The company itself is rather interesting.  "Since 1912, the general public has always and immediately associated the name Frau with the idea of quality and design furnishing and seating in particular. A name that is so characteristic and instantly linked to German sounds, but which is, in actual fact, simply that of the company's founder, Sardinian-born Renzo Frau, who, over time, has successfully taken the 'Made in Italy' style and quality beyond national confines.

There have been a great many important moments in the history of Poltrona Frau, and they have all contributed in some way to creating the legend of this company that was founded in Turin and is today a citizen of the world (including hiring Frank O. Gehry to design the armchairs for the Walt Disney Concert Hall)."

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Spello for L'Infiorata...
Our Spellana friend, Bonnie, invited all of us to be a part of this once-a-year event and we accepted without a pause.  To help create 'carpets' of flower mosaics in this quaint pre-Roman village.
Everyone in town works to prepare the flowers.  The sweet baby faces had me hooked.
Every cantina had boxes and boxes of flower petals awaiting usage.  The scents that permeated the night air were intoxicating.
First step was pasting down the patterns.  The flowers, however, can only be placed on the paper, no securing in anyway is allowed.  We had to wait several hours to begin the creating due to abnormally high winds.  The community held its positive outlook as groups sat around chatting and preparing even more petals.  Bonnie said the older women were probably praying for the winds to end.
Each square has a type of flower designated for it.  What an elaborate system for something that will be erased with tonight's street sweeper.
Brady and I wandered the wind-free streets looking for a squadra to help while waiting for Bonnie's piazza to be ready.  Surprisingly, only one team would accept our volunteerism and we both agreed, it was the best place to work.  Really great people, free wine and sweet, little Italian ladies making us eat dolce!
We left Spello at 1 AM as the town was truly coming alive.  What an incredible experience that will be forever a part of our Italian dream!
What is it?  Once a year in May or June, in conjunction with the religious feast of Corpus Domini, the festival of L’Infiorata (from the verb infiorare, to decorate/bedeck with flowers) is celebrated in Spello, a charming, medieval hill town in central Umbria with origins that pre-date the Romans.

Preparations include growing and gathering enormous quantities of flowers in every color and hue imaginable held in buckets that fill the streets and squares. The scents alone are intoxicating, as young and old work day and night snipping off stems and pulling off petals to create palettes of color, like pots of paint, used to create gigantic floral tapestries that line the streets of the town.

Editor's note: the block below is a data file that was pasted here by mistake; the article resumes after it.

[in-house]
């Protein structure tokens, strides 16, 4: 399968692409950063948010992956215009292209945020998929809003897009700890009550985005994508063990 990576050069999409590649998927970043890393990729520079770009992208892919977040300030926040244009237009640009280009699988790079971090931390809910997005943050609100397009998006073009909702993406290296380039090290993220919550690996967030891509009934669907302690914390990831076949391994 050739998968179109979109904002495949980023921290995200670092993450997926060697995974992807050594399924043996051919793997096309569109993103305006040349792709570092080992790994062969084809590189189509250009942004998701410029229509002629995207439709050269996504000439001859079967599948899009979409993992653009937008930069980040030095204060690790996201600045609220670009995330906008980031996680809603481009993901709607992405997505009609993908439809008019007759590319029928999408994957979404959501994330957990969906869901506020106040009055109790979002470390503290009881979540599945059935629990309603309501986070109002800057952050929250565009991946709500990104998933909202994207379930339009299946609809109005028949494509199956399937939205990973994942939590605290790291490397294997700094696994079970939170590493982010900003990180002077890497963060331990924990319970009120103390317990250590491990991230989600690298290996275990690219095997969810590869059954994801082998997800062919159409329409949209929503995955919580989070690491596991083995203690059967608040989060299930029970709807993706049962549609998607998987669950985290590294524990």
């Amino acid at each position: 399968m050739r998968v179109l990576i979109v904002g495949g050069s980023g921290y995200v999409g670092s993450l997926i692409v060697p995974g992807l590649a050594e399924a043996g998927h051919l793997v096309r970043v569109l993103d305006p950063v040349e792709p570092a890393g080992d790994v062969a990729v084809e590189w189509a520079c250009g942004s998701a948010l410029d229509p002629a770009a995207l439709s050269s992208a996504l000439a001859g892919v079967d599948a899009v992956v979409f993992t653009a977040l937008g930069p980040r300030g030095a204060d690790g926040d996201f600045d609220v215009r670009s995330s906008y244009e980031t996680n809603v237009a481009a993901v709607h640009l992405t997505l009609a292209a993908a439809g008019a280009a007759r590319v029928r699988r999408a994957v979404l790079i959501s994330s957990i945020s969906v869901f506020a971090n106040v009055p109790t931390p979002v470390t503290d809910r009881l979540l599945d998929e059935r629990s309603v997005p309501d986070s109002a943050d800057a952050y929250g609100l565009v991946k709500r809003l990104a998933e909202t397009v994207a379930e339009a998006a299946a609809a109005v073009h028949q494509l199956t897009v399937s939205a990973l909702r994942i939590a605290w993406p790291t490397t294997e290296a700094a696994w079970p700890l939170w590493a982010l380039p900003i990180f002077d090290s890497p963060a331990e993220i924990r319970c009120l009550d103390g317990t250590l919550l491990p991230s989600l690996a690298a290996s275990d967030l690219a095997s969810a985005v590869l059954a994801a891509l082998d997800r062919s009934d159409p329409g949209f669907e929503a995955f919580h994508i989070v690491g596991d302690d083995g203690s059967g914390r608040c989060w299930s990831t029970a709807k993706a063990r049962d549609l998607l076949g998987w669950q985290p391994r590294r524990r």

Working through the night, they fill in their line drawings with petals, until morning, when bells chime and the Bishop and his entourage emerge from Mass amid music and singing
to lead the faithful in procession through the streets and over the lovely floral carpets, that soon turn to a mass of crushed petals and shredded paper. A fleeting moment of beauty, proof that nothing lasts and encouraging us all to enjoy each moment as it spreads itself before our eyes. http://www.terredelcantico.it 

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Brady, Fred & Festival of 2 Worlds

We gathered the weary travelers from the train station and returned to the apartment for a "regrouping" before heading to the Teatro Romano and the inaugural performance of the Spoleto Festival dei Due Mondi's 54th season.

We picked Cannibardo and Sicily, not so much because of its content but because of its location, the 1st century AD Roman Theater.  What better place to experience an Italian summer evening than under the stars where so many have sat before us for centuries!

Cannibardo and Sicily by Andrea Camilleri, a play in Italian about one of Italy's most famous men. "Garibaldi is charismatic, charming, cunning, has a sensational sense of communication and propaganda, without the use of television: even today he would be the most brilliant. He arrives with a thousand men and beats an army of 100,000 men with 130 ships, fighting only one real battle, in Calatafimi. This gives rise to his reputation as the invincible hero".

We ended our evening in a just opened ROSSOBASTARDO LIVE 2011, a "Space of new creativity" which promotes the work of young and innovative artists, providing a creative international environment to meet people, experience interesting and exciting arts, exchange ideas, spend time and celebrate.  Just what the four of us plan to do over the next five days!

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Kegan and Monica head to the Dolomites...

This morning we sent Kegan and Monica on their way to northern Italy to backpack in the breathtakingly beautiful Dolomite mountains with Monica's mom, Rose and her girlfriend for almost a week at heights of more than 7,500 ft. 

The entire mountain range, a designated UNESCO heritage site, is dotted with unique places to stay- Rifugios- A mountain hut (also known as alpine hut, mountain shelter, and mountain hostel) is a building intended to provide food and shelter to mountaineers, climbers and hikers.  It should prove to be an incredible experience for all of them.